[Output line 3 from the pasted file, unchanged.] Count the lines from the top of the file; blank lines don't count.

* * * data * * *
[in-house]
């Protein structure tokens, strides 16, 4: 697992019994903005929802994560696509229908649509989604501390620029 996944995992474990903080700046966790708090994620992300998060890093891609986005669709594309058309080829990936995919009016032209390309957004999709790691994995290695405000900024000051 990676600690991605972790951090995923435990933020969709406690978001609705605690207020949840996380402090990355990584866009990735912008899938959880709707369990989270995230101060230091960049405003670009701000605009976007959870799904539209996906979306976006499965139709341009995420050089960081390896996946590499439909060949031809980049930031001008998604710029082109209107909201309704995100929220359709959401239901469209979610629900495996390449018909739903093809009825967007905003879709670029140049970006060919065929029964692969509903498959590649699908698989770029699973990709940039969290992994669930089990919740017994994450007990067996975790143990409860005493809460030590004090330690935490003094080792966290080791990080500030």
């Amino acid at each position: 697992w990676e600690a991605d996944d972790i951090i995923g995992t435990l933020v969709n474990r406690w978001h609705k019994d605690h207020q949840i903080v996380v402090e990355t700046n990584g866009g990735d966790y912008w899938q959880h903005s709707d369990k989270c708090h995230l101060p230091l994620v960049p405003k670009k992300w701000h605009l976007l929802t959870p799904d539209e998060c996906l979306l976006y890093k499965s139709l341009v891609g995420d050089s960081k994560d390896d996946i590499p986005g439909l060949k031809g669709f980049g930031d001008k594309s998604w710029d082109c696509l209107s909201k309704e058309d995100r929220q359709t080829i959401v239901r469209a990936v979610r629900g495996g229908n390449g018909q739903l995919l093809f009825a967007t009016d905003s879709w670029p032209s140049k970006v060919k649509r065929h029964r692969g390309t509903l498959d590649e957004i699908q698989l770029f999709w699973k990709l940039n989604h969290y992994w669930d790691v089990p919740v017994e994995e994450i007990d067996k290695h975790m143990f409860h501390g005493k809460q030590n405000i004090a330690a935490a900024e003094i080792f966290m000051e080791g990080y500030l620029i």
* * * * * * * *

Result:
């Amino acid at each position: 697992w990676e600690a991605d996944d972790i951090i995923g995992t435990l933020v969709n474990r406690w978001h609705k019994d605690h207020q949840i903080v996380v402090e990355t700046n990584g866009g990735d966790y912008w899938q959880h903005s709707d369990k989270c708090h995230l101060p230091l994620v960049p405003k670009k992300w701000h605009l976007l929802t959870p799904d539209e998060c996906l979306l976006y890093k499965s139709l341009v891609g995420d050089s960081k994560d390896d996946i590499p986005g439909l060949k031809g669709f980049g930031d001008k594309s998604w710029d082109c696509l209107s909201k309704e058309d995100r929220q359709t080829i959401v239901r469209a990936v979610r629900g495996g229908n390449g018909q739903l995919l093809f009825a967007t009016d905003s879709w670029p032209s140049k970006v060919k649509r065929h029964r692969g390309t509903l498959d590649e957004i699908q698989l770029f999709w699973k990709l940039n989604h969290y992994w669930d790691v089990p919740v017994e994995e994450i007990d067996k290695h975790m143990f409860h501390g005493k809460q030590n405000i004090a330690a935490a900024e003094i080792f966290m000051e080791g990080y500030l620029i």